The approximate velocity with a 0.2 gram BB are shown in the following list. The MXXX figures represent meters per second. There is always slight variance between an individual training weapons and cylinder units, but the fluctuation is small enough that it actually takes a chrono to spot the difference between two similar setups.

  • M90 (black): 300 fps
  • M110 (blue): 360 fps
  • M130 (gold): 430 fps
  • M150 (red): 450+ fps

    All new PTW models use the same "M4 type" cylinder unit. If you have an older PTW M16 model and want to check which cylinder type it uses, field-strip the weapon and check whether the retaining bearing is in the rear of the cylinder unit, or the front face of the buffer tube plug. If it is on the buffer tube plug, you may update your PTW to current spec, which has the bearing on the cylinder unit - or continue using M16 type cylinder units. All short variants and M16 MAX versions use the current "M4 type" universal cylinder units.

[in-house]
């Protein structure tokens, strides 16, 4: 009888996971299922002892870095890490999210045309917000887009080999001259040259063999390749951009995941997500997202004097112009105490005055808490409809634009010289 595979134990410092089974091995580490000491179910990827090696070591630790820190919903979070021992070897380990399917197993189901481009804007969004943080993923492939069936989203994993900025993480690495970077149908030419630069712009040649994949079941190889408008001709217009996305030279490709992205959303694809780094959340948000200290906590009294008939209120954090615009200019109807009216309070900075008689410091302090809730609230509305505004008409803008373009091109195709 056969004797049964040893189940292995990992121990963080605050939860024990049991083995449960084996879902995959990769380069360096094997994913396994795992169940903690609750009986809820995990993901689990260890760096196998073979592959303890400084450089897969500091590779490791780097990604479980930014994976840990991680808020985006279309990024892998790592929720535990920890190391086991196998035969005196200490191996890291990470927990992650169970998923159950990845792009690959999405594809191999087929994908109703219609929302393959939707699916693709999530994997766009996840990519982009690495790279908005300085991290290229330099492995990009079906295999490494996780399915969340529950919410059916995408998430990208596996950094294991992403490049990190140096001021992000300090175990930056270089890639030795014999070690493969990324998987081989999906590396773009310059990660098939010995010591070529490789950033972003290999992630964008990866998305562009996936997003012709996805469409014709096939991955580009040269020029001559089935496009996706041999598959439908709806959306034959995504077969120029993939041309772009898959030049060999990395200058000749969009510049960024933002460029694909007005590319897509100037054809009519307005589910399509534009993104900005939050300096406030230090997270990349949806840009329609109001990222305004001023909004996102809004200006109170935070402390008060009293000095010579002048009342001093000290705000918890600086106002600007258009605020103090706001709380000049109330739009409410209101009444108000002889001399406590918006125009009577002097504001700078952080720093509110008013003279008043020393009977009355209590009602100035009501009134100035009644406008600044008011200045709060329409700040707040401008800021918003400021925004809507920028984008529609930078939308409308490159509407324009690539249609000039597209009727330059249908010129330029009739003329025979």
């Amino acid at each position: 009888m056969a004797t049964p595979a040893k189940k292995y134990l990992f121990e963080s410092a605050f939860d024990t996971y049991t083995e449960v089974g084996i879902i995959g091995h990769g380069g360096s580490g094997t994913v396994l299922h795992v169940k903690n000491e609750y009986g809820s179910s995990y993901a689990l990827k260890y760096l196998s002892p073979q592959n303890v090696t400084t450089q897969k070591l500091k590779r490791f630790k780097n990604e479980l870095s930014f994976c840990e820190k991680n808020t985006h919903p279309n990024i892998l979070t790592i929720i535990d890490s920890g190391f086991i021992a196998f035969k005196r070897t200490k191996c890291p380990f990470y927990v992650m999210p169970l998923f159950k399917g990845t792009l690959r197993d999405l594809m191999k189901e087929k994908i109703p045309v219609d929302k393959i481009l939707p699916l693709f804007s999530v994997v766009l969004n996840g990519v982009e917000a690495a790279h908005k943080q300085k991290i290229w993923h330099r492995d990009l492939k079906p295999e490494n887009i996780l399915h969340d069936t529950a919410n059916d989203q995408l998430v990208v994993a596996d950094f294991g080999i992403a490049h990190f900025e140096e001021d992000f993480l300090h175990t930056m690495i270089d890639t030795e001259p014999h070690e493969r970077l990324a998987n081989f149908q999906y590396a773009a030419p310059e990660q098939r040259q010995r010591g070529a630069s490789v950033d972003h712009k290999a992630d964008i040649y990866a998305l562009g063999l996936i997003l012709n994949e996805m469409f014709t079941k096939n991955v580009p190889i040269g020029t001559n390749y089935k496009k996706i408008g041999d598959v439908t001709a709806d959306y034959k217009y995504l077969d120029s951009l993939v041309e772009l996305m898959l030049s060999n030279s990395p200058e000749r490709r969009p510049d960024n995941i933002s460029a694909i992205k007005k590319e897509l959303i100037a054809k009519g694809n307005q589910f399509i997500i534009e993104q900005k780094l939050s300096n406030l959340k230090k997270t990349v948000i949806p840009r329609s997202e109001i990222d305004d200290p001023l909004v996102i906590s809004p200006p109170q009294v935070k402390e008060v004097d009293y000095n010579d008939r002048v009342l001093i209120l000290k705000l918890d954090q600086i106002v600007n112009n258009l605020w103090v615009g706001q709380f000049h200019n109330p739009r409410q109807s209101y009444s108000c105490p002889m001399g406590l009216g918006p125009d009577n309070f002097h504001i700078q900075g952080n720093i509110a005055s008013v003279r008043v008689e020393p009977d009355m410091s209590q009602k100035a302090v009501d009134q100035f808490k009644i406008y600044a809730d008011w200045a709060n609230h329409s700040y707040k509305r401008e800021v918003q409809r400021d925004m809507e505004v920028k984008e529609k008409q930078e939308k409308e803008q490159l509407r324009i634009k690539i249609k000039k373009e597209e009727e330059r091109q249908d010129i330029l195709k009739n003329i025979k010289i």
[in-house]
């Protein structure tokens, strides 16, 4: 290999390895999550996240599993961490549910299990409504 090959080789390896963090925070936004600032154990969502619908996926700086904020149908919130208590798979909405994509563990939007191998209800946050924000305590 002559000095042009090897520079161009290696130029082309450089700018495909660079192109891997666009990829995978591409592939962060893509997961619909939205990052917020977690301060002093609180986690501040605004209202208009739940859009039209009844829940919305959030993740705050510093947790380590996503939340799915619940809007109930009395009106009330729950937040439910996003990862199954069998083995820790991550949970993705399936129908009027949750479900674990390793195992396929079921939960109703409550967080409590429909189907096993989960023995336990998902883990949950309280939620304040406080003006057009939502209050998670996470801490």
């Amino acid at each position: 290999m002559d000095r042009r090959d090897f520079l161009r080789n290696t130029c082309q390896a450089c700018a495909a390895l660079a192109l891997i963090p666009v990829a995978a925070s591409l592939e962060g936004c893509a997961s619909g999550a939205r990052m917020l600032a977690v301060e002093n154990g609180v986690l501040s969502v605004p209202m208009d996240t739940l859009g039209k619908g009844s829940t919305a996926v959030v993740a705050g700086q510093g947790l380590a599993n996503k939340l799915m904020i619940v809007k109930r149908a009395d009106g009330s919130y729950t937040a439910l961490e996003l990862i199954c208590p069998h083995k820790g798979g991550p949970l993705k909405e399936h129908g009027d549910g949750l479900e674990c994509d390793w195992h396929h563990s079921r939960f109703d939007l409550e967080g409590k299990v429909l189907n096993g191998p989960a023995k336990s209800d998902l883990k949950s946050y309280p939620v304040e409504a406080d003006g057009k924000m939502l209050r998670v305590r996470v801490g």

A change from or to the MAX level will require changing the battery as well, but within the M90-M130 range you can use the same 9.6 volt battery. The lowest M90 level is well within the comfort limit of an average person, but even the M150 MAX level can be used at close ranges, for an increased awareness of the fact that you may be shot at from behind the next corner. It should go without saying that proper eye protection is mandatory at any power level, but at and above M130, some cover on the face may be a good idea.

    These are the cylinder units for all current PTW models. The ports relate to the power level, not the model or barrel length.
    The PTW in main components. Up to here and a bit further: No tools required.